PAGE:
The assessed valuation for the subject property as determined by the Assessor and sustained by the Board of Equalization for Henry County for the subject tax day is SET ASIDE.

The assessed value for the subject property for tax years 2009 and 2010 is set at $22,210.

A party may file with the Commission an application for review of this decision within thirty days of the mailing date set forth in the Certificate of Service.The application shall contain specific facts or law as grounds upon which it is claimed the decision is erroneous.Said application must be in writing addressed to the State Tax Commission of Missouri, P.O. Box 146, Jefferson City, MO65102-0146, and a copy of said application must be sent to each person at the address listed below in the certificate of service.

Failure to state specific facts or law upon which the appeal is based will result in summary denial. [22]

The Collector of Henry County, as well as the collectors of all affected political subdivisions therein, shall continue to hold the disputed taxes pending the possible filing of an Application for Review, unless said taxes have been disbursed pursuant to a court order under the provisions of Section 139.031.8, RSMo.

Any Finding of Fact which is a Conclusion of Law or Decision shall be so deemed.Any Decision which is a Finding of Fact or Conclusion of Law shall be so deemed.

SO ORDERED December 2, 2009.





W. B. Tichenor

Senior Hearing Officer




Certificate of Service


I hereby certify that a copy of the foregoing has been mailed postage prepaid on this 2ndday of December, 2009, to:Danny Fausett, 810 Iowa Circle, Clinton, MO 64735, Complainant; Richard Shields, Prosecuting Attorney, 100 West Franklin Street, Clinton, MO 64735, Attorney for Respondent; James Keck, Assessor, 100 W. Franklin, Room 3, Clinton, MO 64735; Gene Pogue, Clerk, 100 W. Franklin, Clinton, MO 64735; Mildred Johnson, Treasurer and ex officio Collector, 100 W. Franklin, Clinton, MO 64735.




Barbara Heller

Legal Coordinator




[1] Complaint for Review for Assessment; BOE Decision Letter; Testimony of Mr. Fausett.


[2] Section 137.115.1, RSMo.


[3] Article X, section 14, Mo. Const. of 1945; Sections 138.430, 138.431, 138.431.4, RSMo.


[4] Hermel, Inc. v. STC, 564 S.W.2d 888, 895 (Mo. banc 1978); Chicago, Burlington & Quincy Railroad Co. v. STC, 436 S.W.2d 650, 656 (Mo. 1968); May Department Stores Co. v. STC, 308 S.W.2d 748, 759 (Mo. 1958).


[5] Hermel, supra; Cupples-Hesse Corporation v. State Tax Commission, 329 S.W.2d 696, 702 (Mo. 1959).


[6] St. Joe Minerals Corp. v. State Tax Commission, 854 S.W.2d 526, 529 (Mo. App. E.D. 1993); Missouri Baptist Children’s Home v. State Tax Commission, 867 S.W.2d 510, 512 (Mo. banc 1993).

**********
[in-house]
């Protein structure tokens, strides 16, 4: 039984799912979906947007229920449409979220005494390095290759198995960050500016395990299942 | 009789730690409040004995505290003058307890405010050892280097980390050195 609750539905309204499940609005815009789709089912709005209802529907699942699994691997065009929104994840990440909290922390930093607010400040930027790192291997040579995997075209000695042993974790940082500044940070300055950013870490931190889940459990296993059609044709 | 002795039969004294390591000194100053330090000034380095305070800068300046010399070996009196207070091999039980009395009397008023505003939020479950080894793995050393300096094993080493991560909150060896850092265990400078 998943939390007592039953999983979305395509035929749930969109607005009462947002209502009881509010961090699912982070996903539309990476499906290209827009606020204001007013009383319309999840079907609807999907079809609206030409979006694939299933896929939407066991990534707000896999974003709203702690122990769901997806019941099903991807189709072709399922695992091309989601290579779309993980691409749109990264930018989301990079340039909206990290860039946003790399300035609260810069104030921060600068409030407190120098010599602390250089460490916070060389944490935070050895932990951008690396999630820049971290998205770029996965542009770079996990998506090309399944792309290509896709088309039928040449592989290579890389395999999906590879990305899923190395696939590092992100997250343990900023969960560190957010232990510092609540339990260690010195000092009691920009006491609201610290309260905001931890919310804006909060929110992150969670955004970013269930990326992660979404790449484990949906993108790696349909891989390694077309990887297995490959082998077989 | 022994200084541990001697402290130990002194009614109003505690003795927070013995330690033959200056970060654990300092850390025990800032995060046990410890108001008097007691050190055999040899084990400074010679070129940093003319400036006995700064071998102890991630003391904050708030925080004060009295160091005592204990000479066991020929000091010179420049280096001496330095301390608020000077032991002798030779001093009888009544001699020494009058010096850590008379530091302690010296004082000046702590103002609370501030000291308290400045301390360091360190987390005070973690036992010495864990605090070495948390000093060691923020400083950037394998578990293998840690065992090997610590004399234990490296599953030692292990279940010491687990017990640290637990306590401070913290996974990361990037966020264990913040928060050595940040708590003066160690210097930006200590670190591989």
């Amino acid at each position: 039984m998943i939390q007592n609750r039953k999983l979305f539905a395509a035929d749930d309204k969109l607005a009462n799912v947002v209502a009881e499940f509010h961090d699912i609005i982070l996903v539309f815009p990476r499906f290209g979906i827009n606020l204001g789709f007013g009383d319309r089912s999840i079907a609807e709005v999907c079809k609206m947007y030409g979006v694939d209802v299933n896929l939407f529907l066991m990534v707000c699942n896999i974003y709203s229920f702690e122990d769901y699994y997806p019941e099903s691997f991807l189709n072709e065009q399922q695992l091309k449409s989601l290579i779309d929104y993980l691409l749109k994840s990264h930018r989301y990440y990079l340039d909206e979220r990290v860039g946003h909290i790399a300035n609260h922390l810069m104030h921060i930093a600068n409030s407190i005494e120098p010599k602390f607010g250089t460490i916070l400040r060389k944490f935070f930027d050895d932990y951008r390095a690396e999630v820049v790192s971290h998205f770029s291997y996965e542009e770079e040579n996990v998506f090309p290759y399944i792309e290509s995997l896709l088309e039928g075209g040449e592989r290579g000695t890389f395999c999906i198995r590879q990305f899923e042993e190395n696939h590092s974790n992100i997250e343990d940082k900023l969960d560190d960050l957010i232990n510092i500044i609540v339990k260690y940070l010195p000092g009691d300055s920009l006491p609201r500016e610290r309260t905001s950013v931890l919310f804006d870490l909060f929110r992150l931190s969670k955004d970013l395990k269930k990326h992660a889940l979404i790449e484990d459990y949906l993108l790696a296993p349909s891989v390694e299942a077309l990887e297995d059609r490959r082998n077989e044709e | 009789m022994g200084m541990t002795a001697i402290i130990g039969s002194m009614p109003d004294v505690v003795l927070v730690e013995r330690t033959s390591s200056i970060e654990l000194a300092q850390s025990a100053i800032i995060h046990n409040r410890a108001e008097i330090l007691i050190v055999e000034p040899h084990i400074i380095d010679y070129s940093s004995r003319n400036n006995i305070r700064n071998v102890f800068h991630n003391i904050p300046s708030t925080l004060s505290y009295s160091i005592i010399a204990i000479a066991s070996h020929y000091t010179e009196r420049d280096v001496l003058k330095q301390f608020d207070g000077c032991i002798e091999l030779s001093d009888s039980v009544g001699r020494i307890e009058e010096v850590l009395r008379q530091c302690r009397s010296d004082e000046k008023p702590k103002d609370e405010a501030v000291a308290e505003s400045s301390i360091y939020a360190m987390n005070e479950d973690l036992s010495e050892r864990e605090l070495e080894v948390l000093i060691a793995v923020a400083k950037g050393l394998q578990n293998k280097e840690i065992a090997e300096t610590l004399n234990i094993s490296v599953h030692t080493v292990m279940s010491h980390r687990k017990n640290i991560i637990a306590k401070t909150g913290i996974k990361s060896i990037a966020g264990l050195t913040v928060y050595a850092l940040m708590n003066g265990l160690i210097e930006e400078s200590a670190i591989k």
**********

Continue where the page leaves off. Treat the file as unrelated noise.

[7] Daly v. P. D. George Company, et al, 77 SW3d 645, 649 (Mo.App E.D. 2002), citing, Equitable Life Assurance Society v. STC, 852 SW2d 376, 380 (Mo.App. 1993); citing, Stephen & Stephen Properties, Inc. v. STC, 499 S.W.2d 798, 801-803 (Mo. 1973).


[8] Hermel, supra.


[9] Real Estate Appraisal Terminology, Society of Real Estate Appraisers, Revised Edition, 1984; See also, Real Estate Valuation in Litigation, J. D. Eaton, M.A.I., American Institute of Real Estate Appraisers, 1982, pp. 4-5; Property Appraisal and Assessment Administration, International Association of Assessing Officers, 1990, pp. 79-80; Uniform Standards of Professional Appraisal Practice, Glossary.


[10] See, Nance v. STC, 18 S.W.3d 611, at 615 (Mo. App. W.D. 2000); Hermel, supra;Xerox Corp. v. STC, 529 S.W.2d 413 (Mo. banc 1975).


[11] St. Joe Minerals Corp. v. STC, 854 S.W.2d 526, 529 (App. E.D. 1993); Aspenhof Corp. v. STC, 789 S.W.2d 867, 869 (App. E.D. 1990); Quincy Soybean Company, Inc., v. Lowe, 773 S.W.2d 503, 504 (App. E.D. 1989), citing Del-Mar Redevelopment Corp v. Associated Garages, Inc., 726 S.W.2d 866, 869 (App. E.D. 1987); and State ex rel. State Highway Comm’n v. Southern Dev. Co., 509 S.W.2d 18, 27 (Mo. Div. 2 1974).


[12] Hermel, supra.


[13] See, Westwood Partnership v. Gogarty, 103 S.W.3d 152 (Mo. App. E.D. 2003); Daly v. P. D. George Co., 77 S.W.3d 645 (Mo. App. E.D. 2002); Reeves v. Snider, 115 S.W.3d 375 (Mo. App. S.D. 2003).Industrial Development Authority of Kansas City v. State Tax Commission of Missouri, 804 S.W.2d 387, 392 (Mo. App. 1991).


[14] See, Cupples-Hesse, supra.


[15] Brooks v. General Motors Assembly Division, 527 S.W.2d 50, 53 (Mo. App. 1975).


[16] Rigali v. Kensington Place Homeowners’ Ass’n, 103 S.W.3d 839, 846 (Mo. App. E.D. 2003); Boten v. Brecklein, 452 S.W.2d 86, 95 (Sup. 1970).


[17] Cohen v. Bushmeyer, 251 S.W.3d 345, (Mo. App. E.D., March 25, 2008); Carmel Energy, Inc. v. Fritter, 827 S.W.2d 780, 783 (Mo. App. W.D. 1992); State, ex rel. Missouri Hwy & Transp. Com’n v. Pracht, 801 S.W.2d 90, 94 (Mo. App. E.D. 1990); Shelby County R-4 School District v. Hermann, 392 S.W.2d 609, 613 (Sup. 1965).


[18] Carmel Energy at 783.


[19] See, Rossman v. G.G.C. Corp. of Missouri, 596 S.W.2d 469, 471 (Mo. App. 1980).


[20] See, Finding of Fact 4Complainants’ Evidence.


[21] $142,500 – $102,900 = $39,600 ÷ $142,500 = .27789.


[22] Section 138.432, RSMo.